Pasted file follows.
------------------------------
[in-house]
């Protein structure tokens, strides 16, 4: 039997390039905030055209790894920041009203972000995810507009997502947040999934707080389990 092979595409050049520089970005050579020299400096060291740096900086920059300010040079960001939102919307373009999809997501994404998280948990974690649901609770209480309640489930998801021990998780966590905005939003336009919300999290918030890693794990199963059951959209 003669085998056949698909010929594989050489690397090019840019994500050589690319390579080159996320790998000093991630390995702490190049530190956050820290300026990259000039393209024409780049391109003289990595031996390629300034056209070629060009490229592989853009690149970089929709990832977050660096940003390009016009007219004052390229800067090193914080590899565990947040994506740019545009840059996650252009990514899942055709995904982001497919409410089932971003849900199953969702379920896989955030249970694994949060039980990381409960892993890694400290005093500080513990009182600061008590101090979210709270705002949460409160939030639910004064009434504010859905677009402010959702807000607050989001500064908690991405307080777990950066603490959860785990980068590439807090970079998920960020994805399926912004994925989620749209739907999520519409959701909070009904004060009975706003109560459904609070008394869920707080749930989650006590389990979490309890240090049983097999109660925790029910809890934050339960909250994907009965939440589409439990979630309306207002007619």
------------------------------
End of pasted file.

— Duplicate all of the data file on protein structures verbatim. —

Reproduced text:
[in-house]
């Protein structure tokens, strides 16, 4: 039997390039905030055209790894920041009203972000995810507009997502947040999934707080389990 092979595409050049520089970005050579020299400096060291740096900086920059300010040079960001939102919307373009999809997501994404998280948990974690649901609770209480309640489930998801021990998780966590905005939003336009919300999290918030890693794990199963059951959209 003669085998056949698909010929594989050489690397090019840019994500050589690319390579080159996320790998000093991630390995702490190049530190956050820290300026990259000039393209024409780049391109003289990595031996390629300034056209070629060009490229592989853009690149970089929709990832977050660096940003390009016009007219004052390229800067090193914080590899565990947040994506740019545009840059996650252009990514899942055709995904982001497919409410089932971003849900199953969702379920896989955030249970694994949060039980990381409960892993890694400290005093500080513990009182600061008590101090979210709270705002949460409160939030639910004064009434504010859905677009402010959702807000607050989001500064908690991405307080777990950066603490959860785990980068590439807090970079998920960020994805399926912004994925989620749209739907999520519409959701909070009904004060009975706003109560459904609070008394869920707080749930989650006590389990979490309890240090049983097999109660925790029910809890934050339960909250994907009965939440589409439990979630309306207002007619």